Victor Lusting: The Man Who Sold the Eiffel Tower… Twice!
On the 11th of March 1947, Victor Lusting, a Czech con artist, best known as ‘The man who sold the Eiffel Tower’, died in Springfield, Missouri. At the time of his death, he was still serving his sentence of twenty years in Alcatraz Island for major money forgery. A glib and witty man, he spoke several languages and gained fame for his audacity and fearlessness, but, most of all, for his knowledge of human psychology. He could judge a man in an instant, discovering their weak points and using them for his own benefit. “Lusting knew that most men build up defences against crooks and other troublemakers. The con artist’s job is to bring those defences down. One sure way to do this is through an act of apparent sincerity and honesty. Who will distrust a person literally caught in the act of being honest?” (Robert Greene, The 48 Laws of Power).
This technique carried him through the most unbelievable forge transactions that brought him significant financial profits and left his victims empty-handed. One of his first scams was a ‘money-printing machine’. “He would demonstrate the capability of the small box to clients, all the while lamenting that it took the device six hours to copy a $100 bill. The client, sensing huge profits, would buy the machines for a high price, usually over $30,000. Over the next twelve hours, the machine would produce two more $100 bills. After that, it produced only blank paper, as its supply of $100 bills became exhausted. By the time the clients realized that they had been scammed, Lusting was long gone.” (Timi Ogunjobi, SCAMS – And How to Protect Yourself From Them). In a similar way, he persuaded Al Capone to trust him and invest $50,000 in a stock deal. But the most impressive of all of his scams is probably that involving the Eiffel Tower. In 1925, on the run from the police, Lusting arrived in Paris and soon sniffed another ‘golden deal’ for himself. In a newspaper he found an article about the costs of maintenance of the Tower. The article also suggested that it would be probably cheaper to scrap it than to maintain it.
“The Tower was finished in 1889, as the focal point of the Paris World’s Fair. The date of the Fair was symbolic. It was the centenary of the French Revolution… The planners of the Paris World’s Fair wanted something… spectacular…, so they decided to go up: to build a tower that would be the tallest manmade object on earth, topping out – before the installation of its present-day radio and TV masts – at 1056 feet. No doubt a biblical suggestion was at work, consciously or not. Since the Fair would embrace all nations, its central metaphor should be the Tower of Babel. But the Tower embodied other and socially deeper metaphors. The theme of the Fair was manufacture and transformation, the dynamics of capital rather than simple ownership. It was meant to illustrate the triumph of the present over the past, the victory of industrial over landed wealth that represented the essential economic difference between the Third Republic and the Ancien Régime. What more brilliant centrepiece for it than a structure that turned its back on the ownership of land – that occupied unowned and previously useless space, the sky itself? In becoming a huge vertical extrusion of a tiny patch of the earth’s surface, it would demonstrate the power of process. Anyone could buy land, but only la France moderne could undertake the conquest of the air.” (Robert Hughes, The Shock of The New).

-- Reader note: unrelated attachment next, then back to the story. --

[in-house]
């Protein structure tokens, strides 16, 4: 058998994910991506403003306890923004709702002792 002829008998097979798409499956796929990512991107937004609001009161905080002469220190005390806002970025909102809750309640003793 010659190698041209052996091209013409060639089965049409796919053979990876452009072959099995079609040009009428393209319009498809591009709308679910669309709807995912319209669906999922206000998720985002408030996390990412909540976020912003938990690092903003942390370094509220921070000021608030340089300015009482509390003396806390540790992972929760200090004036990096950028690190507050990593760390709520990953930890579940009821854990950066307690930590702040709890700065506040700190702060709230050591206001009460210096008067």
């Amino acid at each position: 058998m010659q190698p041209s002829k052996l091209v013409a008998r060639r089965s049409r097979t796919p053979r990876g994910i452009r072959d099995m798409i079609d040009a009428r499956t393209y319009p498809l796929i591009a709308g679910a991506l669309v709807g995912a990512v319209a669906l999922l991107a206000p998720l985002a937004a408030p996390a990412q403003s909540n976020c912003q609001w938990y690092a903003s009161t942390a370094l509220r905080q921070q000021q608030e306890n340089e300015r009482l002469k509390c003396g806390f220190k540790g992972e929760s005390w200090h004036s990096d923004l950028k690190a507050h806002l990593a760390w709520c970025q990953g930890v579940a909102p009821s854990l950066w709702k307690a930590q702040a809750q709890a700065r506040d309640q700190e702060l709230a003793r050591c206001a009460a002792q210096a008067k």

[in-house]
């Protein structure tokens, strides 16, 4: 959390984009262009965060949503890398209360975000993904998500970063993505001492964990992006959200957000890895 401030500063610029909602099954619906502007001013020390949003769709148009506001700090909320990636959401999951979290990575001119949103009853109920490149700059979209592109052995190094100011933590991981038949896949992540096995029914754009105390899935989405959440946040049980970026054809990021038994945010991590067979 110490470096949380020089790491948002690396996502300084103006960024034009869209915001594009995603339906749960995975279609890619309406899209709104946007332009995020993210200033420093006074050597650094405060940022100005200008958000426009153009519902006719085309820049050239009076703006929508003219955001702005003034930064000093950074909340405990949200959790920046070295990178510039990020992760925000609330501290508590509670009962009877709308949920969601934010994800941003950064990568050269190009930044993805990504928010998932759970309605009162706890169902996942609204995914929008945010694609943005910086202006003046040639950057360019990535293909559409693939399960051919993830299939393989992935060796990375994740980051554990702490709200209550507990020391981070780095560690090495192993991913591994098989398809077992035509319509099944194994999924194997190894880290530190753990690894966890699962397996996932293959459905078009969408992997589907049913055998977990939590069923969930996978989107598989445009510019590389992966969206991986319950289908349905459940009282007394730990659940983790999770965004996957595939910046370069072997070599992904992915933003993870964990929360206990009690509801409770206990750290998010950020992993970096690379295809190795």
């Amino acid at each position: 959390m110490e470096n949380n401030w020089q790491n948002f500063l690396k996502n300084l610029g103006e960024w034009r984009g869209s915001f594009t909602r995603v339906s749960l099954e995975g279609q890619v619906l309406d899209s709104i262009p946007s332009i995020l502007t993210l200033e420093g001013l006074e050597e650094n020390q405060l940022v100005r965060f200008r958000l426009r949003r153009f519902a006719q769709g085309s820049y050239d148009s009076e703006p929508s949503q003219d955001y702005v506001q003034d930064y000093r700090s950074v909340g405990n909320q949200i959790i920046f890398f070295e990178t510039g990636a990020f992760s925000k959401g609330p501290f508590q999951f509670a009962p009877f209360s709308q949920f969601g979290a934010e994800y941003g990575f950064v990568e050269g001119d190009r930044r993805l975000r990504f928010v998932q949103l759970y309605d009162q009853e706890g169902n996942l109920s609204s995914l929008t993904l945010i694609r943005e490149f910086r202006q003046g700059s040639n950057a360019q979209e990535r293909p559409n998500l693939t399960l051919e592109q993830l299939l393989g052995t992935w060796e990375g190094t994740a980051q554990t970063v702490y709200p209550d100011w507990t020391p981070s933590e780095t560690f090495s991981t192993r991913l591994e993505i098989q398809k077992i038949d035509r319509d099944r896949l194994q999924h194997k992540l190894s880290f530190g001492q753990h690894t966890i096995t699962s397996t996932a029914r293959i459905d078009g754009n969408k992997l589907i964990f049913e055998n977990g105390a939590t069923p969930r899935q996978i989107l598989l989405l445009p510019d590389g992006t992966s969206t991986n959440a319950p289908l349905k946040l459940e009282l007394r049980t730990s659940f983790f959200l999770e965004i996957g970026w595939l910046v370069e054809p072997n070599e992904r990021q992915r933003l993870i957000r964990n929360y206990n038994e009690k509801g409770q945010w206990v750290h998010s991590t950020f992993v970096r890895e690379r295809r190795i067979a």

However, the Eiffel Tower was not intended to become the permanent element of Parisian landscape. Built specifically for the Fair, it was actually meant to be taken down in 1909 and moved to another location. Collating these facts with the information from the article, Lusting plotted his intricate plan of ‘selling’ the Tower. He promptly set himself up as a high-ranking government official and invited five scrap merchants to come and meet him confidentially at the Hotel Crillon. Then he explained the delicacy of the matter, which, as he said, would most likely cause public outrage, and asked the merchants to tender their secret bids for the demolition work. Each one of them submitted bids, and Lusting chose the most gullible of them, not only making him pay the full amount for the Tower but also – to gain extra credibility – a hefty bribe to secure the deal. Expecting an outbreak of a great scandal, he fled immediately to Vienna.But the silly merchant, too ashamed of his naivety, kept the details of the unfortunate deal to himself. Encouraged by such a lucky turn of the situation, Lusting went back to Paris to seal another deal, which he carried out in exactly the same manner as the previous one. Only this time, the police were brought in and Lusting had to make his way to America, where in 1935 he finally got caught for major money forgery. Sentenced to twenty years in prison, he would never commit another scam again. Yet, judging by what he once said, it is most likely that he never regretted his risky escapades. He said: “Everything turns gray when I don’t have at least one mark on the horizon. Life then seems empty and depressing. I cannot understand honest men. They lead desperate lives, full of boredom.”